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    Tuesday, January 31, 2006

    Have You Visited a Friend This Week?

    On the current crisis in friend visitation:

    ... A new study finds that visiting friends has been declining for the past 30 years, while visiting relatives has been declining for 20 years. ...

    Analyzing data from the General Social Survey, funded by the National Science Foundation, he tracked social interaction between 1972 and 2002. The survey defines social interaction as visiting friends or family in homes or other locations.

    Mr. Saffer traces much of the decline to three factors: Americans are generally becoming better educated; they work longer hours; and the nation is more urban than it was 30 or 40 years ago. Rural people, he explains, "tend to have more social interaction, out of necessity."

    The data reveal other patterns as well. Older people have less social interaction, while single men typically socialize more. And blacks are more likely than others to visit relatives and neighborhood friends.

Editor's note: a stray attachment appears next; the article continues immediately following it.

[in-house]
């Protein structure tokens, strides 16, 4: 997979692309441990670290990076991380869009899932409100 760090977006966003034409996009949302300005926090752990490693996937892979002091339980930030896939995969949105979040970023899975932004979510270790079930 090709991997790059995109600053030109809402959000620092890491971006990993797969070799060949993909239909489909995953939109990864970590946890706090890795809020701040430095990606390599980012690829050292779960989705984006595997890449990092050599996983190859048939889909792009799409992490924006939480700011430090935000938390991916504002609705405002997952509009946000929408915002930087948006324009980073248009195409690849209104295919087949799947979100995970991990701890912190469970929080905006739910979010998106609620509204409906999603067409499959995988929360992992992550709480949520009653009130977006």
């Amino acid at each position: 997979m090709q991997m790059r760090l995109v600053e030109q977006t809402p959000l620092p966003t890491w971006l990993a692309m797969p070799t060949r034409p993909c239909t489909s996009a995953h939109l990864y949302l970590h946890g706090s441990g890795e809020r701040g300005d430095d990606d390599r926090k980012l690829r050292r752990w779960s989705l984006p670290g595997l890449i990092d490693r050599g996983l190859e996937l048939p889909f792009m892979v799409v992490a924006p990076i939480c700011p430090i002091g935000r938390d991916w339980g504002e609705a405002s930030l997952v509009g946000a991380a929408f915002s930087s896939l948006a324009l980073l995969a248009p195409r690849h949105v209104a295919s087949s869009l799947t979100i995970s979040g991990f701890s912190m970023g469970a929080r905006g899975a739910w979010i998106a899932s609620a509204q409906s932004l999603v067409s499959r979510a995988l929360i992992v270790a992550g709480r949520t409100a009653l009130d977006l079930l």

Marriage brings changes, too. People who are married are likely to build their social lives around their spouse and spend less time with relatives and friends. Having children at home also changes social dynamics. These families tend to reduce their visits with friends but increase visits with grandparents.

    But perhaps the greatest shifts in social patterns occur in the workplace. "People spend more time at work and have more friendships and interactions there than they would have had in the past," Saffer says. "To some extent it replaces other kinds of friendships that people would have had outside of work." ...

    No one can claim that 21st-century Americans are less caring or less interested in maintaining "good feelings between members of society." Our lives simply take different forms. We spend less time at home. Even when we're there, we're not always ready to welcome guests. We fret that the house isn't picked up, the refrigerator isn't stocked, and there's no time to cook or clean.

    And who can say that electronic communications don't serve as a valid substitute? From voice mail and e-mail to instant messaging and text messaging, we're never out of touch. Perhaps it's a trade-off - fewer personal contacts but more high-tech connections.

    Still, something has been lost. Social interaction is believed to affect both physical and mental health, Saffer notes. Nothing can take the place of gathering around a table or a TV set with family or friends, sharing food and conversation.